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EXCLUSIVE: At least 20 princes detained in mass purge by Saudi crown prince

King's brother Prince Ahmed bin Abdulaziz and his son arrested in latest power grab by Mohammed bin Salman
Prince Ahmed bin Abdulaziz, right, was detained on the orders of his brother King Salman and nephew Crown Prince Mohammed, left

A purge of royal princes is under way in Saudi Arabia, after the arrest of the royal family’s highest ranking dissident Prince Ahmed bin Abdulaziz, the brother of King Salman, for allegedly plotting a coup against the king's son, Crown Prince Mohammed bin Salman.

Up to 20 princes have been arrested for allegedly being part of a coup to overthrow the crown prince, also known as MBS, Middle East Eye has been told.

Four names so far are known to MEE. They are Prince Ahmed; his son Prince Nayef bin Ahmed bin Abdulaziz, head of Land Forces Intelligence and Security Authority; the former crown prince Mohammed bin Nayef; and his half brother Nawaf.

Ahmed's son is the highest ranking member of the Saudi armed forces known to be arrested so far, MEE sources confirmed.

Moments after the arrests, MBS ordered the kingdom's princes to tweet their loyalty to him. Three of them have already done so.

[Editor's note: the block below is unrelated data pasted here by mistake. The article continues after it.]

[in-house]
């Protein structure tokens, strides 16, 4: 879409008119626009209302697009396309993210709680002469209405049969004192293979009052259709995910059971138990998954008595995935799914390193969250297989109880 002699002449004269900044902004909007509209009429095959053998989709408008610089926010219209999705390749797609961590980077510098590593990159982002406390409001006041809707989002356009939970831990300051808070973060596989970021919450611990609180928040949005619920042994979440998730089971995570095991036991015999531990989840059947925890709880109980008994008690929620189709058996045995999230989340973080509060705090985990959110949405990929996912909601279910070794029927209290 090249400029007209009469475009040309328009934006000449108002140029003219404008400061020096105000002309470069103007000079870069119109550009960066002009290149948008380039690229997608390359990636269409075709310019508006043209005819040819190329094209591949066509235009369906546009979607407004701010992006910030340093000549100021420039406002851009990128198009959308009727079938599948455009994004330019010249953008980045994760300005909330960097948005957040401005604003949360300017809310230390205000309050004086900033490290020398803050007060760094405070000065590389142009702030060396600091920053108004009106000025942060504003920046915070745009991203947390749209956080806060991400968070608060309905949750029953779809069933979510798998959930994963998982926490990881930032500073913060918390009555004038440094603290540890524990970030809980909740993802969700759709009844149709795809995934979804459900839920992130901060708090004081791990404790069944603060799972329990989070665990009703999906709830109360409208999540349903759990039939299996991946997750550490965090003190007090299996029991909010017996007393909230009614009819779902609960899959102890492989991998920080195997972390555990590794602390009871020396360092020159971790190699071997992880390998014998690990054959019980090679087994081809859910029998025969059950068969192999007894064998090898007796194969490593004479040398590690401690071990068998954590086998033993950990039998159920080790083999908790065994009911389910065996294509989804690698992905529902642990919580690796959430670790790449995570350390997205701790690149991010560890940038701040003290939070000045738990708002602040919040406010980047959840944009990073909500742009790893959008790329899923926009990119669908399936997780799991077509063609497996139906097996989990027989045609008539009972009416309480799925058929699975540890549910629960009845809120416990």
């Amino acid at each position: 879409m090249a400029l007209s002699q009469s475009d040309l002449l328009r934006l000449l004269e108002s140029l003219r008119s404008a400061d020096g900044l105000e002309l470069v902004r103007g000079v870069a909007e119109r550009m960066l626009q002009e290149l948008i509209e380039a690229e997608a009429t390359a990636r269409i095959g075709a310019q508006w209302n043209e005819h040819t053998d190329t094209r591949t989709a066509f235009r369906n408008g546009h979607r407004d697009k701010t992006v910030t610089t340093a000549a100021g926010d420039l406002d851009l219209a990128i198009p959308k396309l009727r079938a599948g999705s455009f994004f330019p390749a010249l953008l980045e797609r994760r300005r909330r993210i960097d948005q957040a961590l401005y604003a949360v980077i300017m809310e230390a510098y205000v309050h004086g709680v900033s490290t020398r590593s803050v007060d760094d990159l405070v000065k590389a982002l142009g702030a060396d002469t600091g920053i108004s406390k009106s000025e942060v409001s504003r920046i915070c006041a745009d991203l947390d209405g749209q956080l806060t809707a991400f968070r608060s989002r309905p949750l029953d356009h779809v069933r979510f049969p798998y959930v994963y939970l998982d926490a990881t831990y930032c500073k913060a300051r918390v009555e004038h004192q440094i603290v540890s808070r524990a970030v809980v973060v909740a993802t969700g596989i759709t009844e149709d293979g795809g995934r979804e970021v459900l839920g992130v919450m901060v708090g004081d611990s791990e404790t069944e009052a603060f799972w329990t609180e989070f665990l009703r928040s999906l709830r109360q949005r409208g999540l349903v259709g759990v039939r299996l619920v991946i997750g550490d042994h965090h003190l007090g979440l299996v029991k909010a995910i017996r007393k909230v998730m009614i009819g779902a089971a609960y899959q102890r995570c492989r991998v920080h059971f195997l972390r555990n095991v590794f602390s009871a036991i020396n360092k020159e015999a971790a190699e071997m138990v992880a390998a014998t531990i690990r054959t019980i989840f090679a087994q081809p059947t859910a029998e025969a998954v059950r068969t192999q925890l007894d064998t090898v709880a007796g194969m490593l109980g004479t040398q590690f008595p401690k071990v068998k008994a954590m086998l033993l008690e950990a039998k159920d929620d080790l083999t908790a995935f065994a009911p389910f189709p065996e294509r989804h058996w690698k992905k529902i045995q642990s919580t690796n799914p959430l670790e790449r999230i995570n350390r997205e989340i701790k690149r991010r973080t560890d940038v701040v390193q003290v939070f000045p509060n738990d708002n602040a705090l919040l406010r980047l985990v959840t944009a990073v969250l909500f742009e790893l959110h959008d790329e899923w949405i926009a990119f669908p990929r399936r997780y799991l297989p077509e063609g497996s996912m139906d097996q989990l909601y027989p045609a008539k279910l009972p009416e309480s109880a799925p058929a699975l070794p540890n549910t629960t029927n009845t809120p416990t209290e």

According to a regional source cited by Reuters, MBS "accused them [the princes] of conducting contacts with foreign powers, including the Americans and others, to carry out a coup d'etat".

Reuters quoted sources as saying King Salman himself signed the arrest warrants. They claimed his mental state was good. The king is known to suffer from dementia.

There were concerns on Friday about the fate of Prince Miteb bin Abdullah, once seen as a leading contender for the throne, who was released from detention and torture in the Ritz Carlton in 2017 after paying more than $1bn in a settlement with authorities. 

Miteb, 65, is the son of the late King Abdullah and former head of the elite National Guard.

Desperate act

The purge underway is the boldest and most desperate act yet of his nephew MBS in the crown prince's quest for absolute power.

It has bigger implications for the stability of the kingdom than both the purge of up to 500 members of Saudi Arabia's business elite in the Ritz Carlton on alleged corruption charges on 4 November 2017, and the state ordered murder of the journalist Jamal Khashoggi in Istanbul a year later.

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Both US and British intelligence had sought and acquired guarantees from MBS that Prince Ahmed would not be arrested on his return to the kingdom from London in October 2018. 

Bin Nayef was himself a trusted member of the counter-terrorism alliance spearheaded by the CIA and the Pentagon.

Since his unseating as crown prince, Prince Nayef has had his entourage, mobile phones and allowances stripped and was not allowed to travel. He and his half brother were arrested while at a private desert camp on Friday.

According to MEE sources, Nayef had complained bitterly to friends and in letters to the king himself about the withdrawal of his royal allowances.